As we draw to the end of my internship with the National Museum of the American Indian (NMAI), the culmination of my work since October 2020 is approaching. The Wikipedia edit-a-thon will be upon us on April 23 and we have been able to reach our max registrant capacity of 80(!) people. While I am not certain at this time how many are of the intended audience (Native American students and, as we expanded it since the last update, Native American educators), I am glad to see such a high turnout for the event. In the previous weeks, I advertised the event to my inner circles of Native American higher education programs, such as Northwest Indian College and the Native Pathways Program at The Evergreen State College. I am hoping that some of my associates were able to register for the event, but we shall soon know for sure.
In my previous update post, I had commented on my experiences working with another department at the Smithsonian Institute, the American Women’s History Initiative (AWHI), and the moments of friction between those participating in the organizing of the event. While I will refrain from any remarks that might seems disparaging, I think it is important to be transparent with any potential readers, a quality that often moves one to account for uncomfortable truths. After the last update post, AWHI became even more involved in the project and has, in a sense, requisitioned the project that at one time was being fully managed by myself and Dr. Montiel. Though we were never excluded from the project as it was clear that much of the groundwork was already in place, elements of my work were not exactly honored as one might hope when making their foray into such reputable institution, particularly one meant to represent the marginalized group that said intern is actually from. Once again, I choose to see this as another learning opportunity that can help one to understand the organization dynamics of such grand and complex institutions such as the Smithsonian. Through my limited time with NMAI, I have been privy to the develop and implementation of communication strategies, digital marketing, and public engage through the development of appropriate and digestible project instruction creation. And while not all of my work might have been honored, much of it has been preserved due to the efforts of Dr. Montiel, for whom I shall be ever grateful toward.
One major highlight that has come out of the last few weeks is the chance I had to be interviewed by the radio show Native American Calling, alongside Dr. Montiel! Through our communication efforts, a number of Native American media outlets caught wind of the edit-a-thon that is to be focused on Native American women and if anyone knows a thing about Indian Country, it’s that word travels fast. Thus, we were put in touch with Native American Calling and had our live session back on April 15. You can check out the recording here! Dr. Montiel and I (with a third guest) were able to highlight the need for Native American articles and editors on Wikipedia and why it is important that Natives control our own images and narratives, especially on such a public platform as Wikipedia. Common racial and gender gaps aside, the fact that Native Americans make up such a small segment of the population of the United States further compounds these existing social gaps, resulting in a lot of misinformation about Natives and a lack of agency being expressed in the articles about us. We figured that it would be a good message to put out there that whether we like it or not, people are going to be writing about Native Americans and if that is the case, we should be involved in what is being written about us.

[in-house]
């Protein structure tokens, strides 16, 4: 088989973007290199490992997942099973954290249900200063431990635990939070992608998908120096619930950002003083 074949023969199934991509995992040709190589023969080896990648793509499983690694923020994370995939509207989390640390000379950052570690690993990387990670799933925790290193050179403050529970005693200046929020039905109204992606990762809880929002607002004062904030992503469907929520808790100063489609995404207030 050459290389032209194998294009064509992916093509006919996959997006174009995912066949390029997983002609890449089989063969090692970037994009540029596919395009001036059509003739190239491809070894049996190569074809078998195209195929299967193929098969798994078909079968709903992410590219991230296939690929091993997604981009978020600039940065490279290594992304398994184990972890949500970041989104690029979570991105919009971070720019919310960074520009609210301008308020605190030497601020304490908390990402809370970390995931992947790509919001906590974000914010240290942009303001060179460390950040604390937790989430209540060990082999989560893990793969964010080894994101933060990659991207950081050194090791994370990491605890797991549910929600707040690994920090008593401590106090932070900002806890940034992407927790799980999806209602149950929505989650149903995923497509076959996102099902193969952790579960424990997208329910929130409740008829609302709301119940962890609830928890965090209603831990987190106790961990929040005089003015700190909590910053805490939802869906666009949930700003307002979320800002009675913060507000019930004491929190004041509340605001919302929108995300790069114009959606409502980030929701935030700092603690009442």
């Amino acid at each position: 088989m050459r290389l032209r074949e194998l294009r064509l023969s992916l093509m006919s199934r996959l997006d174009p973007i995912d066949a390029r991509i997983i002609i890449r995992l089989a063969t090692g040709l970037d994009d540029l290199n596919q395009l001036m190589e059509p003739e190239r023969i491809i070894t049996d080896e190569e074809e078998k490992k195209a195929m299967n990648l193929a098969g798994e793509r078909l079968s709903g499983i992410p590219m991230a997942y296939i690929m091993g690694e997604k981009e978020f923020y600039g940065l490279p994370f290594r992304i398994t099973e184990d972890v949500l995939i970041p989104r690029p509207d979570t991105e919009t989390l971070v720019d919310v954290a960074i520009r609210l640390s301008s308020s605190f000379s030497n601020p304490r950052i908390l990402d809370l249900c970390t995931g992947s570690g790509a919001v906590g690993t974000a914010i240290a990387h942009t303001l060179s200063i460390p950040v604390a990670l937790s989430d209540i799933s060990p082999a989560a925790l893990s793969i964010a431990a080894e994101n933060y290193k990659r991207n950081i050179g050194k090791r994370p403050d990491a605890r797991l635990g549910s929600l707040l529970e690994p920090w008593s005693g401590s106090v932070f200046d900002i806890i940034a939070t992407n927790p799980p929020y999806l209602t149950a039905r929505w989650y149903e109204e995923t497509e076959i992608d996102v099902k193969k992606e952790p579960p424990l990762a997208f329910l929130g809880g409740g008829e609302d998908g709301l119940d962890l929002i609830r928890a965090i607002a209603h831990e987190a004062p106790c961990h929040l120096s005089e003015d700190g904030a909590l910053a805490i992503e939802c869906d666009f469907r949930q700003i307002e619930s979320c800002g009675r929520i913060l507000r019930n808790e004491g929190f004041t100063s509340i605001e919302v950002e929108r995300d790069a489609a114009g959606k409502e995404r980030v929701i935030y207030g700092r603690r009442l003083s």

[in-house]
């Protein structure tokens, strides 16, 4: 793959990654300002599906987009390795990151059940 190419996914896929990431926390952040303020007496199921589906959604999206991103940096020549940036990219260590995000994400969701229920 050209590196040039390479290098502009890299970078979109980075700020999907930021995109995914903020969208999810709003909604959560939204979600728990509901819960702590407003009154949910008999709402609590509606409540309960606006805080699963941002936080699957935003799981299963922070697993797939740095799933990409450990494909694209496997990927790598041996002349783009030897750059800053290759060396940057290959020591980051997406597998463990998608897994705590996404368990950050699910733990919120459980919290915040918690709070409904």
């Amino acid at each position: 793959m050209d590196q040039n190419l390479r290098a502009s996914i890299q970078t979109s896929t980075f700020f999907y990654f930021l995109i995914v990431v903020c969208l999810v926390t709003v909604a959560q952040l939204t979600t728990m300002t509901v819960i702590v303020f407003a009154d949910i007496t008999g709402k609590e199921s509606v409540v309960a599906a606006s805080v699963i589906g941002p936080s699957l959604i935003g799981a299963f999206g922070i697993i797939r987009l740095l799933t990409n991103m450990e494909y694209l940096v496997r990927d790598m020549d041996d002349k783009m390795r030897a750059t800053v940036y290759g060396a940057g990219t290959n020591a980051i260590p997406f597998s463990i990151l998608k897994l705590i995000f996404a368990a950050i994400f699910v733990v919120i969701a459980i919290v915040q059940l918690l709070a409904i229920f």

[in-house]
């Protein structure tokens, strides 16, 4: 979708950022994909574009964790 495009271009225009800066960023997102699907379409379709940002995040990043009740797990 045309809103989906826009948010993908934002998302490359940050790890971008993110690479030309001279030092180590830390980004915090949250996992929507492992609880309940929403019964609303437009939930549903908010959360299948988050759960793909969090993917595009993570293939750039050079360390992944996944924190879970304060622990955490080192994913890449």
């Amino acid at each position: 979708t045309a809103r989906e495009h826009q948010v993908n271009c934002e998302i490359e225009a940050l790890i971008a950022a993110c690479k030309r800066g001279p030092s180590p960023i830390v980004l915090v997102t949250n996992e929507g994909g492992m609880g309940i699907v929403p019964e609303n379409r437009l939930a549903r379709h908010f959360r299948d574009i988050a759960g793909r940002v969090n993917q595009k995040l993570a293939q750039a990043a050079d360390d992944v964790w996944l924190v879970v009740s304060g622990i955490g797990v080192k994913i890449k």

Lastly, I’d like to elaborate on what I’ve been doing in the meantime. Since we are quickly approaching the edit-a-thon, the stream of work for this project has been up and down. While myself and some other project collaborators are continuously making minor and moderate updates for the preparation of content for the guests, a lot of work has already been accomplished. So I have recently turned my time toward experiencing the other opportunities that NMAI and the Smithsonian have to offer. From social meetups to online trainings to Zoom webinars, I’ve been able to get a broad intake of skill development, networking, and just general periods of edification. For example, I recently attended a webinar that focused on analyzing research about learning and education in formal and informal settings for several Smithsonian initiatives. I also learned about the Human Subjects Review process for the Smithsonian and the ethics involved with human participants in research projects. And I was able to network with my fellow interns through social lunch hours.
As I continue into my final weeks and days of my internship, I expect to continue with these kinds of opportunities, but I do plan to provide at least one more update for where I stand on the ARCgis StoryMaps project that was mentioned several updates ago!